By Capital FM, Nairobi — PRESIDENT KENYATTA: I am very proud to showcase some of the work that my government has done in the first four years of my term. As your President, it is my primary duty to provide the environment necessary for each one of you to fulfill your full potential, and to improve your own livelihood, as well as that of your community, and that of our nation.
Together, we have achieved much that will benefit many, and in a very short time.
QUESTION: What was your vision going into 2013 elections? What did you want to achieve for the country?
PRESIDENT KENYATTA: To understand where you are, and to understand where you are going, you must know where you’ve come from; then you are able to better visualize where you want to be. And I think we’ve come a long way.
Our forefathers came together with the singular aim of having a free, socially inclusive society where our people could govern themselves, and make a future for themselves. They achieved our independence for us. Once we got that independence, somehow we did not internalize that independence as a Kenyan independence; we internalised it as an ethnic independence. So we started to say ‘what about the prosperity of my community?’, ‘what about the jobs of my community?’ We lost the nationalist spirit that actually won us that independence — independence was not won by any singular community, it was won by people coming together and saying we want to govern ourselves; we want a future for ourselves. I believe that the politics that took place after the first 10 or so years of our independence resulted in a situation where, rather than co-exist as Kenyans, we co-existed as ethnic communities. We saw the worst of that in 2007/2008. It is an episode of our national history that is still fresh in our minds.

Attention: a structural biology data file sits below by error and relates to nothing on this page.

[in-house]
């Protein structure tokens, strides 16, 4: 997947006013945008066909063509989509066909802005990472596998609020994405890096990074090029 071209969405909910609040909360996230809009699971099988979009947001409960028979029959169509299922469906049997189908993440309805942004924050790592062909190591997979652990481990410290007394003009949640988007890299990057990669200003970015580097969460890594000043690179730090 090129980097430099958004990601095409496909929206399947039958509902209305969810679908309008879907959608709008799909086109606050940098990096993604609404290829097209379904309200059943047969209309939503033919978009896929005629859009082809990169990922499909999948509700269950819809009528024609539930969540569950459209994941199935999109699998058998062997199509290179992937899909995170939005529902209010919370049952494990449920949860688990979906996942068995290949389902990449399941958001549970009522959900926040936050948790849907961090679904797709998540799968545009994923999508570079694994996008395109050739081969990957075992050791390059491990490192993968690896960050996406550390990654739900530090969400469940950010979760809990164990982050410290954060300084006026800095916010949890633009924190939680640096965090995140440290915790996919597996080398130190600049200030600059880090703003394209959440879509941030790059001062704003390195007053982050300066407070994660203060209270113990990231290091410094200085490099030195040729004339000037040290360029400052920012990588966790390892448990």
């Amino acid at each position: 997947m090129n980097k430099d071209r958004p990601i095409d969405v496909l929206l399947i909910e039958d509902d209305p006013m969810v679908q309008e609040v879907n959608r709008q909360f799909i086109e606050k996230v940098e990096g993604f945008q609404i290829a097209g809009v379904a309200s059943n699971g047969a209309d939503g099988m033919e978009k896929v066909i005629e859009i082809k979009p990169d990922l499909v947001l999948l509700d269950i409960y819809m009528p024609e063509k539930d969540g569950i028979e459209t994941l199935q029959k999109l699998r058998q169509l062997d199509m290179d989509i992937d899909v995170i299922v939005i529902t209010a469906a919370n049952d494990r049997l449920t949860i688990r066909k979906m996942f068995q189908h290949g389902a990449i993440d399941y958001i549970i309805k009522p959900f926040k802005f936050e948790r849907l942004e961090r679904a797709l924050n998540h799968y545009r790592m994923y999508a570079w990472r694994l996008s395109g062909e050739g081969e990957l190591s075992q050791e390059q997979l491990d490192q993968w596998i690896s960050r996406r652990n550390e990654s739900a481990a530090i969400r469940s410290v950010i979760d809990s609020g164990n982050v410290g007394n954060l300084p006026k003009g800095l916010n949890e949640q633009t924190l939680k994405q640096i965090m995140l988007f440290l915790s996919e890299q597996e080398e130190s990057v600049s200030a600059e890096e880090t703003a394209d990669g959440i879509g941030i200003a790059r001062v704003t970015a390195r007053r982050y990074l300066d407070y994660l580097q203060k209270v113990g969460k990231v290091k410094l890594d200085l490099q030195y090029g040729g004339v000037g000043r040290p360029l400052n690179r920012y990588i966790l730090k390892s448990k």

As a result of that, some of us who were accused of fanning that incitement felt very, very, very strongly, and thought very deeply. We asked: ‘how could our country — that we all love so much, and that we all wanted so much for — end up in this particular situation?’ Then, working with other individuals, we agreed: ‘look, it is time for us to change the Kenyan narrative’.
QUESTION: So, what was your resolve?
PRESIDENT KENYATTA: Our rallying call in 2013, as many in Kenya will remember, was the fact that regardless of whether we won or lost, we would ensure that we had a country that would not end up in the kind of chaos that we saw in 2007/08, and that no Kenyan would lose their life for who they were. We wanted a country that celebrates our diversity and that works together with the understanding that the issues that confront us don’t confront us because of our ethnicity, but are common to all of us as Kenyans. The only way to solve them is to solve them together. And that was basically the platform on which we launched our campaign in 2013. And, thank God, Kenyans gave us an opportunity to lead this country.
For the 4 years that we have led this nation, we have focused on answering a single question: how do we coalesce this society of 43 communities into one society? We recognised that our new constitution gave us an opportunity to achieve this, through the devolved governments. We made them work, and we were able to reach out and get development into every corner of this country. We ensured that our government was as inclusive as the constitution allowed us to be, because it was the first time, for example, that we were limited in the number of Cabinet Secretaries we could appoint. I also think it gave us the opportunity to pick the best that we could from our country, because so long as you are limited, you have to pick the best. As the national government, our key priority then became, first and foremost, to ensure that in the shortest possible time we got devolution to work so that every single Kenyan, irrespective of what part of the country they came from, could feel the benefits of being a Kenyan.